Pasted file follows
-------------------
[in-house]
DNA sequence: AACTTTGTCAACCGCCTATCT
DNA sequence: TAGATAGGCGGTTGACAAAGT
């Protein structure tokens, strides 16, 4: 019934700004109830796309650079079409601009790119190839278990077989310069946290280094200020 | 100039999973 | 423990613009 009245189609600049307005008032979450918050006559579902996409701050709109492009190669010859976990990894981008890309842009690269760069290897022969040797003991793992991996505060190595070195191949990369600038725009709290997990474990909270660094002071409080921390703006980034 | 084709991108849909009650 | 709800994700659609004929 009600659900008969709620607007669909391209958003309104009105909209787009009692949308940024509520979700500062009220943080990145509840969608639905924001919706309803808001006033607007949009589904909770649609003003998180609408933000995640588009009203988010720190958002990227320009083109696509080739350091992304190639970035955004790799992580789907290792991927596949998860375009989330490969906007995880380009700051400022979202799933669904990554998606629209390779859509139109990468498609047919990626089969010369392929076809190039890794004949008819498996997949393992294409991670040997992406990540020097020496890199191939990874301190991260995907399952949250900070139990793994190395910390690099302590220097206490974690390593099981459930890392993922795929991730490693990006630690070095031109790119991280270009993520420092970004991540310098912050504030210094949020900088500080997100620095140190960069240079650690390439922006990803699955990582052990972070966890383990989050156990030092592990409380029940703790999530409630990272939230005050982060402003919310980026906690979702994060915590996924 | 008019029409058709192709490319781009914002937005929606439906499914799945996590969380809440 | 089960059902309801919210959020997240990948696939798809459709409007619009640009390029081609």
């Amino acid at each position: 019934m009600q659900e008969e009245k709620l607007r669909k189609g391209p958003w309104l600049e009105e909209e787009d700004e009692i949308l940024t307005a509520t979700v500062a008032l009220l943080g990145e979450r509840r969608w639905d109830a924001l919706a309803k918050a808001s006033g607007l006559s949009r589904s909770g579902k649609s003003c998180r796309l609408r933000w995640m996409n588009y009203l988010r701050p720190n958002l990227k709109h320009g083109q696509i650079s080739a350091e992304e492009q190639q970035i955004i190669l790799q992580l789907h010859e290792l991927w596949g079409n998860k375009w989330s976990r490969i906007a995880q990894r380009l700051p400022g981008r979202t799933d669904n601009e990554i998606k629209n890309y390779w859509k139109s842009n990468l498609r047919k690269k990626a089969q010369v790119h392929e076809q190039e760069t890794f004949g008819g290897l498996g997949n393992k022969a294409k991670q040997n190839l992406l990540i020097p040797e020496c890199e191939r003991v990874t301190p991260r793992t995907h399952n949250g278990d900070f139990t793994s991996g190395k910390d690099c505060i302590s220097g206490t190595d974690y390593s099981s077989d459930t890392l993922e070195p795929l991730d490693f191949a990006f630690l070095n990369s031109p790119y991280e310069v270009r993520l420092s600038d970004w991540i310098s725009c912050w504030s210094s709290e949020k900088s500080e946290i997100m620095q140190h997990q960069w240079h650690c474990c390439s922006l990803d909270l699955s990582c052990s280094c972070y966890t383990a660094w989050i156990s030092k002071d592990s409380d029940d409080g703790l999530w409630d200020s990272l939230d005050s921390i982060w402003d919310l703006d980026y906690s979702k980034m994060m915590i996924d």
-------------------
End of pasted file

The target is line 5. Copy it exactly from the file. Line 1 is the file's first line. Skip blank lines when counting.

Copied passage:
């Amino acid at each position: 019934m009600q659900e008969e009245k709620l607007r669909k189609g391209p958003w309104l600049e009105e909209e787009d700004e009692i949308l940024t307005a509520t979700v500062a008032l009220l943080g990145e979450r509840r969608w639905d109830a924001l919706a309803k918050a808001s006033g607007l006559s949009r589904s909770g579902k649609s003003c998180r796309l609408r933000w995640m996409n588009y009203l988010r701050p720190n958002l990227k709109h320009g083109q696509i650079s080739a350091e992304e492009q190639q970035i955004i190669l790799q992580l789907h010859e290792l991927w596949g079409n998860k375009w989330s976990r490969i906007a995880q990894r380009l700051p400022g981008r979202t799933d669904n601009e990554i998606k629209n890309y390779w859509k139109s842009n990468l498609r047919k690269k990626a089969q010369v790119h392929e076809q190039e760069t890794f004949g008819g290897l498996g997949n393992k022969a294409k991670q040997n190839l992406l990540i020097p040797e020496c890199e191939r003991v990874t301190p991260r793992t995907h399952n949250g278990d900070f139990t793994s991996g190395k910390d690099c505060i302590s220097g206490t190595d974690y390593s099981s077989d459930t890392l993922e070195p795929l991730d490693f191949a990006f630690l070095n990369s031109p790119y991280e310069v270009r993520l420092s600038d970004w991540i310098s725009c912050w504030s210094s709290e949020k900088s500080e946290i997100m620095q140190h997990q960069w240079h650690c474990c390439s922006l990803d909270l699955s990582c052990s280094c972070y966890t383990a660094w989050i156990s030092k002071d592990s409380d029940d409080g703790l999530w409630d200020s990272l939230d005050s921390i982060w402003d919310l703006d980026y906690s979702k980034m994060m915590i996924d």